The Bible verse, from the New Testament, goes like this: “For God so loved the world that he gave his one and only Son, that whoever believes in him shall not perish but have eternal life.”
The “Son” in that verse refers to Jesus of Nazareth, a first-century Jewish prophet who Christians believe is God incarnate. The “eternal life” to which the verse refers is the Christian version of heaven, a good place (the best, really) populated by God, his angels and the souls of the faithful.
Those who believe that Jesus is the one, true, capital-G God, ascend to heaven after they die; the souls of those who do not believe are cast into the Christian version of hell, a fiery pit of despair presided over by the capital-D Devil, aka Satan.
That last bit, the hell part, causes more than a little agita among contemporary Christians who don’t like the idea of bad things happening to good non-Christian people. The statistics on belief in hell, as compiled by Pew, vary among different factions of the church, including: evangelical Protestants (82%), Catholics (63%), Mormons (62%), mainline Protestants (60%), Orthodox Christians (59%) and Jehovah’s Witnesses (7%).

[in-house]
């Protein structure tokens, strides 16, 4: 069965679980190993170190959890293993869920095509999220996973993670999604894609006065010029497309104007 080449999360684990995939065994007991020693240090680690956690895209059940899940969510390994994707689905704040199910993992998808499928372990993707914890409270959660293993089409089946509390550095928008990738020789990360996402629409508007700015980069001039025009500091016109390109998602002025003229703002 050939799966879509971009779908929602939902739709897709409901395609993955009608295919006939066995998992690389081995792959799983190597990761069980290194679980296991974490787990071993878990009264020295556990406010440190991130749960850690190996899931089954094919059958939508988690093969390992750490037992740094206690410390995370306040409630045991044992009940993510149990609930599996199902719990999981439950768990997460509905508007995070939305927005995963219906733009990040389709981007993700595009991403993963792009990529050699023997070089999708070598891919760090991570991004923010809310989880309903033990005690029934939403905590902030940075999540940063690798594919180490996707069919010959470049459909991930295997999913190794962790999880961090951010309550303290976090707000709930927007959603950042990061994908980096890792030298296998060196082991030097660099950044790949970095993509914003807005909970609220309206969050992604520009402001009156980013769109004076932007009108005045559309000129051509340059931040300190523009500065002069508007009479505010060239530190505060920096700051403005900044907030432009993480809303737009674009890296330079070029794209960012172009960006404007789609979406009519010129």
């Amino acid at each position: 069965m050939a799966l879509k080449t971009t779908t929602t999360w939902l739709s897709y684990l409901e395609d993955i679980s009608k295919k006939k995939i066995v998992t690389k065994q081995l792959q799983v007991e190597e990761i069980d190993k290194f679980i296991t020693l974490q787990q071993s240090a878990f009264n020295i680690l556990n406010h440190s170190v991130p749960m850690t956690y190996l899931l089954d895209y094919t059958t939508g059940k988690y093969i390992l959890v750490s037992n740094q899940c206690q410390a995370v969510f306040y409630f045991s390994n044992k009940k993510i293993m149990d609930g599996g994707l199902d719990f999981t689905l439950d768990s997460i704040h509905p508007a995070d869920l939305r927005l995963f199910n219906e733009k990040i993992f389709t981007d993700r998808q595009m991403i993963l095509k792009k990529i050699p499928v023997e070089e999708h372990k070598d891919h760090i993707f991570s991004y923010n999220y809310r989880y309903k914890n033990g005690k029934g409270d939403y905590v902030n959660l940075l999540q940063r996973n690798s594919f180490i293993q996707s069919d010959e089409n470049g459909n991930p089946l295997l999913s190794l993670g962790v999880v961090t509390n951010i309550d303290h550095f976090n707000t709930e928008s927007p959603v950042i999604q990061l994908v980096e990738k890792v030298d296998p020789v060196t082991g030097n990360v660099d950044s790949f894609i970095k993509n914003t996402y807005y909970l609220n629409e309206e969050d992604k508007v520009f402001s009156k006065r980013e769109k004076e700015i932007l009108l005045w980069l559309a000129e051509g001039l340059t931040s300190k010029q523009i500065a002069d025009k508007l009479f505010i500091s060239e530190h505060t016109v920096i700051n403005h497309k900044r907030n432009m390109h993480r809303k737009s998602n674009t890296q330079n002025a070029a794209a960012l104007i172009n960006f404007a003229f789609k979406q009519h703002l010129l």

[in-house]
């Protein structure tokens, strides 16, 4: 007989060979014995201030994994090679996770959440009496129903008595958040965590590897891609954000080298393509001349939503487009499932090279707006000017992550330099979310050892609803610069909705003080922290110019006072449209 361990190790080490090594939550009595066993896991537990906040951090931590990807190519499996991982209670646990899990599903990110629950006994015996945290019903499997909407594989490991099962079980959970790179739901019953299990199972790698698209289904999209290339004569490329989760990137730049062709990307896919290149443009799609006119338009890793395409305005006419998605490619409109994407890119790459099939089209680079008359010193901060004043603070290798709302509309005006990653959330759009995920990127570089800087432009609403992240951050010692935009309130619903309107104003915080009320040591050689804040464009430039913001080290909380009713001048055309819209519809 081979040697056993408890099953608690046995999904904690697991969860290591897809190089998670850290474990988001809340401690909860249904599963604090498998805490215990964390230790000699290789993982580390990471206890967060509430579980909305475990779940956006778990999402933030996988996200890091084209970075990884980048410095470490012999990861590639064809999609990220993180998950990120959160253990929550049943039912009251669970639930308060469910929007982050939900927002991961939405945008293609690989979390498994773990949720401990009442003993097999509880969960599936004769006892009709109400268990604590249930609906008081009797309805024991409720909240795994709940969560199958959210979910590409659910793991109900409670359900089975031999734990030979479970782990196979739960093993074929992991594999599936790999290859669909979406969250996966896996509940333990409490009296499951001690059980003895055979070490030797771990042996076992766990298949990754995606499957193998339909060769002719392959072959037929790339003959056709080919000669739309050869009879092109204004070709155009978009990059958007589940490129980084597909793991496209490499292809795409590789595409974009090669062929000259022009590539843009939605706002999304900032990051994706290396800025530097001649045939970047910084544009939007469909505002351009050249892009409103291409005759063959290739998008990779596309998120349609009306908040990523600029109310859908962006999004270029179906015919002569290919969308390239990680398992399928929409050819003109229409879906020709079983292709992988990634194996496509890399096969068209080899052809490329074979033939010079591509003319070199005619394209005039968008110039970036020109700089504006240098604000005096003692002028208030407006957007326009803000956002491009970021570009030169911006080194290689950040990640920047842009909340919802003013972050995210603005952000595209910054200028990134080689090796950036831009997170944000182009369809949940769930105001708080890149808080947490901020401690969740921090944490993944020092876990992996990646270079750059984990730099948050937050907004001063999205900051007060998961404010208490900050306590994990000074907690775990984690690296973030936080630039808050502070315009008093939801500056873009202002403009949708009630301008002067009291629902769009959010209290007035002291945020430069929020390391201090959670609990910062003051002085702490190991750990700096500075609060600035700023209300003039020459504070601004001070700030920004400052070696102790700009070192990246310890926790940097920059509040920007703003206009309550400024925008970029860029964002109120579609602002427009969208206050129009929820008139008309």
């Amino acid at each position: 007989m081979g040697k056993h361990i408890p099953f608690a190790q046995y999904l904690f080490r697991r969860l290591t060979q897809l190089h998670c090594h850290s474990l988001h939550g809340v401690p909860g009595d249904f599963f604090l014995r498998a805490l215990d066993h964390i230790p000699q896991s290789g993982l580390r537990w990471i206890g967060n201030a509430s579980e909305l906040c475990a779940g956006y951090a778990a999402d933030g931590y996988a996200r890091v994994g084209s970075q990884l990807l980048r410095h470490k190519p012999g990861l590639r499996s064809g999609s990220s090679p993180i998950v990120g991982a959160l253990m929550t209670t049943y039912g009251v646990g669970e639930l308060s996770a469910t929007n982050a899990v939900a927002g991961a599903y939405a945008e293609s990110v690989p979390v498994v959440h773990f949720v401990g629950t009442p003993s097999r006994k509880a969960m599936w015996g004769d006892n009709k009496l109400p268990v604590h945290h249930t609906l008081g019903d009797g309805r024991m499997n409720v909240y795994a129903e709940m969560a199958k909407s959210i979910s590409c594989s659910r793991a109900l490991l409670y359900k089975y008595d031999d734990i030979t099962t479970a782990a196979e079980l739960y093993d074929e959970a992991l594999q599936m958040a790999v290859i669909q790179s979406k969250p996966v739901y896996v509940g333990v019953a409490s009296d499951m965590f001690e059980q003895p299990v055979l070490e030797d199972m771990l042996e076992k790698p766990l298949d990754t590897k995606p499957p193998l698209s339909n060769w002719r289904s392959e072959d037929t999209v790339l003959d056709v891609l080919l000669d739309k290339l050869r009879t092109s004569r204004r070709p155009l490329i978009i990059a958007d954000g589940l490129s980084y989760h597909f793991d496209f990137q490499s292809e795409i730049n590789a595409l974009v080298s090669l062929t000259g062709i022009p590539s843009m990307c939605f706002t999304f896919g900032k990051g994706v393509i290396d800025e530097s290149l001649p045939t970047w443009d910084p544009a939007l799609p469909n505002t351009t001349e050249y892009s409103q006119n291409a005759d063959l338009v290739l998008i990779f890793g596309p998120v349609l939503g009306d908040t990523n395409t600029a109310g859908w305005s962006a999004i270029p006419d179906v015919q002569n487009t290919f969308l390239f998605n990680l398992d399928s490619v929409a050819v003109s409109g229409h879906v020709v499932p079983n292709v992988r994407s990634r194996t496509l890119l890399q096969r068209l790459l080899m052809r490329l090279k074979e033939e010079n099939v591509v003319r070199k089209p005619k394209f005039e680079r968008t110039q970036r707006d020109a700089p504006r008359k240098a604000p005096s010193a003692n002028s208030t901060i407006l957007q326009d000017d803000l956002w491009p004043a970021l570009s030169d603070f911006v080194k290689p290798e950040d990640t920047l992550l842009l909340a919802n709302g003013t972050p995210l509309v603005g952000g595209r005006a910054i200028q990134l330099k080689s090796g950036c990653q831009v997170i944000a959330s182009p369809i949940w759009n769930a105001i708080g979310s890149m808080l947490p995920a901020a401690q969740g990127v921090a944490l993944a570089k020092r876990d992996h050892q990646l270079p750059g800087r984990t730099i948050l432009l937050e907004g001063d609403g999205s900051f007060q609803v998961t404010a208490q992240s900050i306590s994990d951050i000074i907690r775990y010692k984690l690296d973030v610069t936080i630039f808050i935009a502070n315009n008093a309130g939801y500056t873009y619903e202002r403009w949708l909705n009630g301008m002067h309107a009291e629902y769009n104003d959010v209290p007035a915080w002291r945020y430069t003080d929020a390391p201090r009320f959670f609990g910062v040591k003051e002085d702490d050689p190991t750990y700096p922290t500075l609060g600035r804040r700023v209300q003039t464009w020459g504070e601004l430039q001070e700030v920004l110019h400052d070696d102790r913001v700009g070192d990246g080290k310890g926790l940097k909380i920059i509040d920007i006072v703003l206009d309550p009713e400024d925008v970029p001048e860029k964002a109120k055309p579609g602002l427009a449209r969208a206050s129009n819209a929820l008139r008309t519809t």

Splintering views on the nature of the afterlife are par for the course in Christianity, which includes hundreds of denominations with unique dogmatic traditions, principles and agendas. Some believe a person must be baptized to go to heaven. Some believe after death a soul must wait in an intermediary space, purgatory, for purification before traveling on to heaven. About one-quarter of Christians, according to Pew, even believe in the reincarnation of souls in another body.